Russian President Vladimir Putin takes part in a ceremony marking the delivery of Russian nuclear fuel to the first power unit of the Rooppur NPP in Bangladesh, via videoconference call, in Sochi, Krasnodar region, Russia, 05 October 2023. EFE-EPA/MIKHAIL METZEL/SPUTNIK/KREMLIN / POOL MANDATORY CREDIT

Russia ups nuclear rhetoric, mulls revoking ban on atomic testing

Moscow, Oct 6 (EFE).- Russia is contemplating to revoke its ratification of the Comprehensive Nuclear Test Ban Treaty, the head of its lower house of parliament said on Friday.

Duma Speaker Vyacheslav Volodin said the lower house would “certainly” discuss the issue of revoking the ratification of the CTBT.

“This is in line with the national interests of our state,” Volodin wrote on his telegram channel. “It will be a mirror response to the US, which has not yet ratified the treaty.”

He said the situation in the world had changed, alleging that the United States and the European Union had “unleashed a war against” Russia. “The current challenges demand new decisions.”

Volodin recalled Russian President Vladimir Putin’s speech on Thursday at the annual meeting of the Valdai Club in the Black Sea city of Sochi.

Putin raised the possibility of revoking the ratification since the US had signed the 1996 treaty but not ratified it.

“This is a question for lawmakers,” Putin said. “Theoretically, we can revoke this ratification.”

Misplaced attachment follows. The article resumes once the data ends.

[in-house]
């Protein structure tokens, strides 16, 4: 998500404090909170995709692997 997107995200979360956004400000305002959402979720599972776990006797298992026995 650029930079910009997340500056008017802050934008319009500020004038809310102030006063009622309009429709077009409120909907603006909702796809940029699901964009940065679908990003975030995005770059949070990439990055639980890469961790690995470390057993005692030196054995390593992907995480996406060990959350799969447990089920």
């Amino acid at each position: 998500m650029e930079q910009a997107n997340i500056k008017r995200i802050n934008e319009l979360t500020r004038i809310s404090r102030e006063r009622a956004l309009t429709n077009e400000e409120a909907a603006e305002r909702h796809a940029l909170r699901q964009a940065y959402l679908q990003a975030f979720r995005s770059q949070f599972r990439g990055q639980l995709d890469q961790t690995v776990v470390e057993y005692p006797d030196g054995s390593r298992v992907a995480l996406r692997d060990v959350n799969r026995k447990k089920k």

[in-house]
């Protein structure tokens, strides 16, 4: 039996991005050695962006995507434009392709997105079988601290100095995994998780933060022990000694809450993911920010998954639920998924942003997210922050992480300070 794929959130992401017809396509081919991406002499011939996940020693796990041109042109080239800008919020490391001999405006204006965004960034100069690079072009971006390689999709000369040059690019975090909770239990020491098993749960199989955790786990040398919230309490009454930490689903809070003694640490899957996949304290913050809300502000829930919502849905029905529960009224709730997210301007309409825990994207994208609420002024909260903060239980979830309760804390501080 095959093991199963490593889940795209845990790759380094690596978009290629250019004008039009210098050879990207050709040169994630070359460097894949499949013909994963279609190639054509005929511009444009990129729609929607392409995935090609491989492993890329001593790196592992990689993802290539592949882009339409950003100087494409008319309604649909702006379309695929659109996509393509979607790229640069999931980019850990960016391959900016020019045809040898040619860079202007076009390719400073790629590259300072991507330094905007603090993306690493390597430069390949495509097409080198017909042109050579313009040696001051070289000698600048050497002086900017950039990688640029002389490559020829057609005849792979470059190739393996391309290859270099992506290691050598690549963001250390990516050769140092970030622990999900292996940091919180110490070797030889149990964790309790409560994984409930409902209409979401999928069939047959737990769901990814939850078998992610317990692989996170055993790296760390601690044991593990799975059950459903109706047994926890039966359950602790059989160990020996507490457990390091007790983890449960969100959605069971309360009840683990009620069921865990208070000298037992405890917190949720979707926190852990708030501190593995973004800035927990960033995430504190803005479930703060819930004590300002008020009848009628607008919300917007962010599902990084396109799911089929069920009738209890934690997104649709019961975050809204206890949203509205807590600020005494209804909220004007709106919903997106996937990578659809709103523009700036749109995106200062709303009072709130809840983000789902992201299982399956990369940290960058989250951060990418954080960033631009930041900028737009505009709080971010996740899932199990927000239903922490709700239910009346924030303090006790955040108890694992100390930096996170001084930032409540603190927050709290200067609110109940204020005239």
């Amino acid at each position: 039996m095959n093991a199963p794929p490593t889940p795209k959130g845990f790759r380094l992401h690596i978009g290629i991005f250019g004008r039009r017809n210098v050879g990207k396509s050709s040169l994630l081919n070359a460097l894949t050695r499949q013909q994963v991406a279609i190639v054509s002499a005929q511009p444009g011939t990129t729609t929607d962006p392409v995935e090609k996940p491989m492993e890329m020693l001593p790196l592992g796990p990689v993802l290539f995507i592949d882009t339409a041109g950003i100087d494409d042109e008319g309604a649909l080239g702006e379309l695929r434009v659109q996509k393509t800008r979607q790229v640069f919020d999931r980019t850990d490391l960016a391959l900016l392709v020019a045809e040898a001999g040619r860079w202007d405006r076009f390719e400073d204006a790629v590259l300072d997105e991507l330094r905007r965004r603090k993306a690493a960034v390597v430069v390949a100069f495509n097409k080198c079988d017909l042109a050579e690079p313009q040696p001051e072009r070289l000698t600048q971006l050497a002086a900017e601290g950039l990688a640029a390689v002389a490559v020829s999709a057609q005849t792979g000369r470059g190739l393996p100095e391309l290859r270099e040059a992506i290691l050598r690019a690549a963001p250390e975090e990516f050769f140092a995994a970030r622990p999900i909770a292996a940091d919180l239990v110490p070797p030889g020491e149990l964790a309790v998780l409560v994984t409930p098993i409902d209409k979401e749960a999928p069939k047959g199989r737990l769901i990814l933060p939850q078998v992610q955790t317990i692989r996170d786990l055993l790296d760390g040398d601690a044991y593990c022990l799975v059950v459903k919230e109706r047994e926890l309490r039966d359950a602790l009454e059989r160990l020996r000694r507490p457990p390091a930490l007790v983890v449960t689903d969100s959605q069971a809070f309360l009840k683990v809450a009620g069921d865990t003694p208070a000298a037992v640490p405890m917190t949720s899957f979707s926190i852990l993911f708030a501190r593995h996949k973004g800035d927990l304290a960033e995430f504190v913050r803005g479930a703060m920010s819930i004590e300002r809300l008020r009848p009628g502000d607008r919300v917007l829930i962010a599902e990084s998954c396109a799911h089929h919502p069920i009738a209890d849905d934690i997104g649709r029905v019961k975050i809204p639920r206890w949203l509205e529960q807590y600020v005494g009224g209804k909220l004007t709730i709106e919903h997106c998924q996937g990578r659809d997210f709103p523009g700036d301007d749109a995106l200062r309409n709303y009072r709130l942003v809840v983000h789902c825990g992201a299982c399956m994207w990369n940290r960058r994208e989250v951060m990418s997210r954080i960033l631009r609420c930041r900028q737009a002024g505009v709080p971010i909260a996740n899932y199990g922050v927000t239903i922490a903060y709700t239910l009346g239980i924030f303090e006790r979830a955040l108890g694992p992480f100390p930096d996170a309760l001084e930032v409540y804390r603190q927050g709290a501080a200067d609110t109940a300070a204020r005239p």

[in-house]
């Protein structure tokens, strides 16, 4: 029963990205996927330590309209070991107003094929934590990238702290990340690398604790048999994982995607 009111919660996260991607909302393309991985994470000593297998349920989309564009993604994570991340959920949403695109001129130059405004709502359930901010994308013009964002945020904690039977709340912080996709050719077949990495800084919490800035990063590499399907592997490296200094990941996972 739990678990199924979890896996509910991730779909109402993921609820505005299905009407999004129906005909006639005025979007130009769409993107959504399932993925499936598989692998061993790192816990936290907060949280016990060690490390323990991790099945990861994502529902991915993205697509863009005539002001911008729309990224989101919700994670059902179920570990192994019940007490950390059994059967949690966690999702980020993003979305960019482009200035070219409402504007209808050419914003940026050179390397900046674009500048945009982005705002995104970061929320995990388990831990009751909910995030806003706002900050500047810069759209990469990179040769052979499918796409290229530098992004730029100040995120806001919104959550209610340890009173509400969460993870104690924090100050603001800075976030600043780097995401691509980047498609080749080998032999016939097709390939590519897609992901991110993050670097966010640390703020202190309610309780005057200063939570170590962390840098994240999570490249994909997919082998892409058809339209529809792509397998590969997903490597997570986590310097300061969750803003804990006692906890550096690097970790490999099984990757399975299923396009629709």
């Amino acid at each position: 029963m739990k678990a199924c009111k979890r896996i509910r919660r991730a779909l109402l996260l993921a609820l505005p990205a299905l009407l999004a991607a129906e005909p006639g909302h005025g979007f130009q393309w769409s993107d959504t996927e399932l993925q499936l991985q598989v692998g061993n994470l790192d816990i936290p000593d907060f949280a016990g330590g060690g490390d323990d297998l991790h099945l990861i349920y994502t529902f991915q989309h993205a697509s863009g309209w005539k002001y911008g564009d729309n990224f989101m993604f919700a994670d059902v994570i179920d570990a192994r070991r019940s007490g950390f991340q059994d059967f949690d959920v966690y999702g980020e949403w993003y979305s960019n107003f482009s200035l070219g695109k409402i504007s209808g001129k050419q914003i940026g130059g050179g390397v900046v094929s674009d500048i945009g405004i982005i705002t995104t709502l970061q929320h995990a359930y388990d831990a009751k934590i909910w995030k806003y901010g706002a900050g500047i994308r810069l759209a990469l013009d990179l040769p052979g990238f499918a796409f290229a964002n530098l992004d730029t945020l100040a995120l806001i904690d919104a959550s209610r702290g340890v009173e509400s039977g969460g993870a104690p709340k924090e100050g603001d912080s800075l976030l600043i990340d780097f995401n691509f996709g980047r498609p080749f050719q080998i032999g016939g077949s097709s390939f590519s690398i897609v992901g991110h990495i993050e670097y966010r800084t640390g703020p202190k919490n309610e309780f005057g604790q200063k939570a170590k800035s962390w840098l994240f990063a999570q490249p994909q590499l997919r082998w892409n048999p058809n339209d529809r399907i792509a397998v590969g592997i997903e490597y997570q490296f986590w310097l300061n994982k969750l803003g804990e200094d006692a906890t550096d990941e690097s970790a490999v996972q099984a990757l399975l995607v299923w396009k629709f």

On Thursday, Putin announced the early start of “mass” production of the nuclear-capable Sarmat heavy intercontinental ballistic missile, a strategic weapon that, according to Russia, nullifies the US missile shield.

“We have to finish some bureaucratic procedures, move to mass production and its commissioning. And we will do it soon,” he said in Sochi.

Putin stressed that Moscow has “practically” completed work “on the most modern types of strategic armaments” it announced in 2018, particularly the Sarmat, capable of carrying 10-15 individually guided nuclear warheads.

On several occasions, the head of the Kremlin assured that such a missile has a “practically unlimited range” and renders the US missile shield “useless.”

“We have successfully carried out the latest test with the nuclear-powered long-range cruise missile, Burevestnik,” he said.

The New York Times reported this week that a launcher in the New Zembla archipelago, in the Russian Arctic, could be used for a test with the Burevestnik missile, which the Kremlin denied. EFE